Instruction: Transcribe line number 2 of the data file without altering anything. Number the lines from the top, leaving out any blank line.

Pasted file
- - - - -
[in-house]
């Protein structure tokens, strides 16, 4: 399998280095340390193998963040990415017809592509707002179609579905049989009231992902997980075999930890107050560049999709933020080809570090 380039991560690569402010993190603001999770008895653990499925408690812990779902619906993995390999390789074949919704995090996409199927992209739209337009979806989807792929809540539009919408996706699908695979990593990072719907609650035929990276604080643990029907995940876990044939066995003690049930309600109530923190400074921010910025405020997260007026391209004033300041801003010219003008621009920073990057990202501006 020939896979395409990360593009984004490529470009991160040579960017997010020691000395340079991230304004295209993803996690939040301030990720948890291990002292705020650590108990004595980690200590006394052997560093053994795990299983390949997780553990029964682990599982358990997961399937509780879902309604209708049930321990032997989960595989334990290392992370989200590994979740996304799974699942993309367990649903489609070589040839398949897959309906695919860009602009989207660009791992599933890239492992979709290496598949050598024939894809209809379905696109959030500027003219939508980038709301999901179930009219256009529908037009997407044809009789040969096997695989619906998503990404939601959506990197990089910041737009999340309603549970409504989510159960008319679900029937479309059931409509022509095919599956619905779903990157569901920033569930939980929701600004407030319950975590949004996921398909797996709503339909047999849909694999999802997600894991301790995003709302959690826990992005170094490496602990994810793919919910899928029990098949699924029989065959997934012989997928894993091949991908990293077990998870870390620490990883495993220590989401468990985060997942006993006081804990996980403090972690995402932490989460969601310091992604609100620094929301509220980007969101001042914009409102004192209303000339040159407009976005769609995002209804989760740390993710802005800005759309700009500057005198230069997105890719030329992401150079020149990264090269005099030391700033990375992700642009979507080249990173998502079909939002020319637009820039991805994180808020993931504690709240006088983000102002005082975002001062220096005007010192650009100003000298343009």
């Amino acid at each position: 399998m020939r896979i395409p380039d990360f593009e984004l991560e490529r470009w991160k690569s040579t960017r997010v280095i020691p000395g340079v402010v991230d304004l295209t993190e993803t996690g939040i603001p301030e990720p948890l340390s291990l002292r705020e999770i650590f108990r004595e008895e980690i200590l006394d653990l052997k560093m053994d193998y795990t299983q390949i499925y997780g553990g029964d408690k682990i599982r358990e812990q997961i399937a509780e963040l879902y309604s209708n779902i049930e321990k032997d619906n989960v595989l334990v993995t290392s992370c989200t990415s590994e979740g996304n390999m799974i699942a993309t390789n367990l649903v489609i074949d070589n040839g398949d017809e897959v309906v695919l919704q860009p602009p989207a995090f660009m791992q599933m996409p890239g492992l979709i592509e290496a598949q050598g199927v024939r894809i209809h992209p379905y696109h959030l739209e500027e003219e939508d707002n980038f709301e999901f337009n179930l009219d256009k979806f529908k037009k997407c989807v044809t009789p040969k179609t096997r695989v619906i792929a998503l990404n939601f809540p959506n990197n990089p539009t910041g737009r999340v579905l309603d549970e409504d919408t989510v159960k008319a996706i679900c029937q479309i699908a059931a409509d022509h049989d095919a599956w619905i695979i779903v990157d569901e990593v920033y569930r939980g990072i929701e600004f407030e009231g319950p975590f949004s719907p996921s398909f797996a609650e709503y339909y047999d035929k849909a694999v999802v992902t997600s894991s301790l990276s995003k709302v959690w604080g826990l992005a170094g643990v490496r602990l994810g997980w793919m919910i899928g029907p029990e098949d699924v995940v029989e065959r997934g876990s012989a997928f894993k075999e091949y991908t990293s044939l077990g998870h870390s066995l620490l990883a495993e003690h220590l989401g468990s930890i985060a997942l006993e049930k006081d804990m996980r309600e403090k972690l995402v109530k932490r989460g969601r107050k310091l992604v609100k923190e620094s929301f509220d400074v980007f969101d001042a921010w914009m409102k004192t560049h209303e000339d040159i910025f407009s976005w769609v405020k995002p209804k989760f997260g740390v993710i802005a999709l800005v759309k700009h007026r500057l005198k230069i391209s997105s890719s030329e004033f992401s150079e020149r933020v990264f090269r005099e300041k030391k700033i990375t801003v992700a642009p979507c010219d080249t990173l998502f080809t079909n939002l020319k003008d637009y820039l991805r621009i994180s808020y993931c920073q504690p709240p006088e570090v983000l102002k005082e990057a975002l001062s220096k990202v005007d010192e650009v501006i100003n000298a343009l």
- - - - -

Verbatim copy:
């Protein structure tokens, strides 16, 4: 399998280095340390193998963040990415017809592509707002179609579905049989009231992902997980075999930890107050560049999709933020080809570090 380039991560690569402010993190603001999770008895653990499925408690812990779902619906993995390999390789074949919704995090996409199927992209739209337009979806989807792929809540539009919408996706699908695979990593990072719907609650035929990276604080643990029907995940876990044939066995003690049930309600109530923190400074921010910025405020997260007026391209004033300041801003010219003008621009920073990057990202501006 020939896979395409990360593009984004490529470009991160040579960017997010020691000395340079991230304004295209993803996690939040301030990720948890291990002292705020650590108990004595980690200590006394052997560093053994795990299983390949997780553990029964682990599982358990997961399937509780879902309604209708049930321990032997989960595989334990290392992370989200590994979740996304799974699942993309367990649903489609070589040839398949897959309906695919860009602009989207660009791992599933890239492992979709290496598949050598024939894809209809379905696109959030500027003219939508980038709301999901179930009219256009529908037009997407044809009789040969096997695989619906998503990404939601959506990197990089910041737009999340309603549970409504989510159960008319679900029937479309059931409509022509095919599956619905779903990157569901920033569930939980929701600004407030319950975590949004996921398909797996709503339909047999849909694999999802997600894991301790995003709302959690826990992005170094490496602990994810793919919910899928029990098949699924029989065959997934012989997928894993091949991908990293077990998870870390620490990883495993220590989401468990985060997942006993006081804990996980403090972690995402932490989460969601310091992604609100620094929301509220980007969101001042914009409102004192209303000339040159407009976005769609995002209804989760740390993710802005800005759309700009500057005198230069997105890719030329992401150079020149990264090269005099030391700033990375992700642009979507080249990173998502079909939002020319637009820039991805994180808020993931504690709240006088983000102002005082975002001062220096005007010192650009100003000298343009």